The “IRS” is on the phone. They’re saying you owe back taxes and need to pay immediately using cryptocurrency, or you’ll be arrested. You reach for your wallet but then think — WAIT — is this really the IRS? Or is it someone impersonating the IRS?
According to the latest FTC data, impersonation scams were the top reported scam in 2022. The FTC got more than 700,000 reports about impersonation scams, with one in five including loss of money.
So, what do impersonation scams usually look like? Someone may call, tell you they’re from a government agency, and say you owe taxes or a fine. Or they may pretend to be a family member or friend in trouble, who needs money right away. They may pose as someone from a tech support company and claim there’s a problem with your computer. Or pretend they’re a love interest who needs an expensive medical procedure.
What’s the common theme? They’re not who they say they are, and what they really want is your money or personal information.
Here’s how to avoid impersonators:
- Don’t give your personal or financial information to anyone who contacts you out of the blue. Government agencies won’t call, email, text, or message you on social media to ask for personal information, like your Social Security or bank account numbers.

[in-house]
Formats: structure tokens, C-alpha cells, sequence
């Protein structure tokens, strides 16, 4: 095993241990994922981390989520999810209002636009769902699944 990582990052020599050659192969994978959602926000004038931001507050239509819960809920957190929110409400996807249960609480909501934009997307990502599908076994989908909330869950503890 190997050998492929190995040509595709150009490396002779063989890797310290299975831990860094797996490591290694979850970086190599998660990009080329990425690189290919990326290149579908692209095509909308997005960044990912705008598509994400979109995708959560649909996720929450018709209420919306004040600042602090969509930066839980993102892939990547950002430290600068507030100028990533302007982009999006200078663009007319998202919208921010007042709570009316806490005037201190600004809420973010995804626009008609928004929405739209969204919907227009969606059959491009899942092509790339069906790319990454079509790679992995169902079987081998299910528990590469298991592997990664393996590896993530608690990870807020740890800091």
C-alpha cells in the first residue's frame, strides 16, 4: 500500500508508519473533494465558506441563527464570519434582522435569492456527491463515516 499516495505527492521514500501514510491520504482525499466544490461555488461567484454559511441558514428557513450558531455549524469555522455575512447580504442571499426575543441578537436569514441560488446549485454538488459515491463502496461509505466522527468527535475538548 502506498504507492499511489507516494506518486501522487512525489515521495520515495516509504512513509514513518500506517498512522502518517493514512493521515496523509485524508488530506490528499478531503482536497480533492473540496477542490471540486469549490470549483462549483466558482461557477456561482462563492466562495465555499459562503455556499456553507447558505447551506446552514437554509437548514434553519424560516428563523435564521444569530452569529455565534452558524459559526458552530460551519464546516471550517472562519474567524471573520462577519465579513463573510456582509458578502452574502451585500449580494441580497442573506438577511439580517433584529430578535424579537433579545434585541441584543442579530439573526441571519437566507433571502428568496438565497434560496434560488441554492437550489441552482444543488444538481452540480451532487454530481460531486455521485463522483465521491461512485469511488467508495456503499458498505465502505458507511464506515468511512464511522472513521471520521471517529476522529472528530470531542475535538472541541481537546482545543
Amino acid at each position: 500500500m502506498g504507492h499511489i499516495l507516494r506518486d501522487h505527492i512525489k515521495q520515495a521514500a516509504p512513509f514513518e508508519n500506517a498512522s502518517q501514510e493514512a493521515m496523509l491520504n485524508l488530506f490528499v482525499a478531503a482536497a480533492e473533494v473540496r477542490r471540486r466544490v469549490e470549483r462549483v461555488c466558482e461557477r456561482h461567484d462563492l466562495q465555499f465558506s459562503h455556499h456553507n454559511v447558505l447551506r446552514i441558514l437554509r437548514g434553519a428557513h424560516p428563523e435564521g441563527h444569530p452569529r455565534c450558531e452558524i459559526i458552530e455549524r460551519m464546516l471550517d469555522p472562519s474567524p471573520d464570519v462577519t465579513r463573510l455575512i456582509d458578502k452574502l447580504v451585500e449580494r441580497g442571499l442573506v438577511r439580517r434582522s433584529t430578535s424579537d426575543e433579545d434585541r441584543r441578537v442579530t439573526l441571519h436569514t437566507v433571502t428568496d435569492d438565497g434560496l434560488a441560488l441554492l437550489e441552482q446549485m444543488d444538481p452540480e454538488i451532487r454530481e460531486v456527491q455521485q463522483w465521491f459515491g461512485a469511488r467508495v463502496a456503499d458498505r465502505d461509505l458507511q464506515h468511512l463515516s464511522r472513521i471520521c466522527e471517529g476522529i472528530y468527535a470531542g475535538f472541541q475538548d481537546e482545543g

- Know how scammers tell you to pay. Never pay anyone who insists you pay with cryptocurrency, a wire transfer service like Western Union or MoneyGram, or a gift card.
- Don’t trust your caller ID. Your caller ID might show an actual government agency or company’s name or phone number. But caller ID can be faked. It could be anyone calling from anywhere in the world.
- Don’t click on links in unexpected emails or text messages. And never give remote access to your computer to anyone who contacts you unexpectedly.
Come across an impersonation scam? Report it to the FTC: ReportFraud.ftc.gov.
This month we’ll be discussing the #FTCTopFrauds of 2022 — stay tuned!